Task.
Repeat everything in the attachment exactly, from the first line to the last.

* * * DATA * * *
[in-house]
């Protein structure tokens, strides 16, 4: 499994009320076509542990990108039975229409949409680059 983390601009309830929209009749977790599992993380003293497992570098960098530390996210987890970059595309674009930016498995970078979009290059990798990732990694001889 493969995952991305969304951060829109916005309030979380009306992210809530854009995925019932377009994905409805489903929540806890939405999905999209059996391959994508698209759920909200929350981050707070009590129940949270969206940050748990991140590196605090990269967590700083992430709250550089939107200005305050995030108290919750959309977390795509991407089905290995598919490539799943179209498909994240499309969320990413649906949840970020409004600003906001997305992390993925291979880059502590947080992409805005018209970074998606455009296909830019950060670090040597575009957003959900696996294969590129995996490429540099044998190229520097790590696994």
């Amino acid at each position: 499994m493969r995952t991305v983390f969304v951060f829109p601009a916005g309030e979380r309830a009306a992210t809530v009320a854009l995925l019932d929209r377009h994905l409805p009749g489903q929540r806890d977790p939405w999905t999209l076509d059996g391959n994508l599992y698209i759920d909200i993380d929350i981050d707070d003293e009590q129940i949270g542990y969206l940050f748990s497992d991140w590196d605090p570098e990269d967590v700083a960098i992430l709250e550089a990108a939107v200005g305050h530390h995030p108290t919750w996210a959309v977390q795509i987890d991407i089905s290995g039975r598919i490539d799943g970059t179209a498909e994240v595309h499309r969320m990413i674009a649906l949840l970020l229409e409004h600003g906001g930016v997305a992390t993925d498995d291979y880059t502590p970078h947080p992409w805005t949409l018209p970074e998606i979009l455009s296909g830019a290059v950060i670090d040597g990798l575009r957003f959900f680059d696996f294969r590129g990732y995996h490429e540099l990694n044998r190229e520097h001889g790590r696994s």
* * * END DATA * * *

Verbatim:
[in-house]
């Protein structure tokens, strides 16, 4: 499994009320076509542990990108039975229409949409680059 983390601009309830929209009749977790599992993380003293497992570098960098530390996210987890970059595309674009930016498995970078979009290059990798990732990694001889 493969995952991305969304951060829109916005309030979380009306992210809530854009995925019932377009994905409805489903929540806890939405999905999209059996391959994508698209759920909200929350981050707070009590129940949270969206940050748990991140590196605090990269967590700083992430709250550089939107200005305050995030108290919750959309977390795509991407089905290995598919490539799943179209498909994240499309969320990413649906949840970020409004600003906001997305992390993925291979880059502590947080992409805005018209970074998606455009296909830019950060670090040597575009957003959900696996294969590129995996490429540099044998190229520097790590696994």
């Amino acid at each position: 499994m493969r995952t991305v983390f969304v951060f829109p601009a916005g309030e979380r309830a009306a992210t809530v009320a854009l995925l019932d929209r377009h994905l409805p009749g489903q929540r806890d977790p939405w999905t999209l076509d059996g391959n994508l599992y698209i759920d909200i993380d929350i981050d707070d003293e009590q129940i949270g542990y969206l940050f748990s497992d991140w590196d605090p570098e990269d967590v700083a960098i992430l709250e550089a990108a939107v200005g305050h530390h995030p108290t919750w996210a959309v977390q795509i987890d991407i089905s290995g039975r598919i490539d799943g970059t179209a498909e994240v595309h499309r969320m990413i674009a649906l949840l970020l229409e409004h600003g906001g930016v997305a992390t993925d498995d291979y880059t502590p970078h947080p992409w805005t949409l018209p970074e998606i979009l455009s296909g830019a290059v950060i670090d040597g990798l575009r957003f959900f680059d696996f294969r590129g990732y995996h490429e540099l990694n044998r190229e520097h001889g790590r696994s």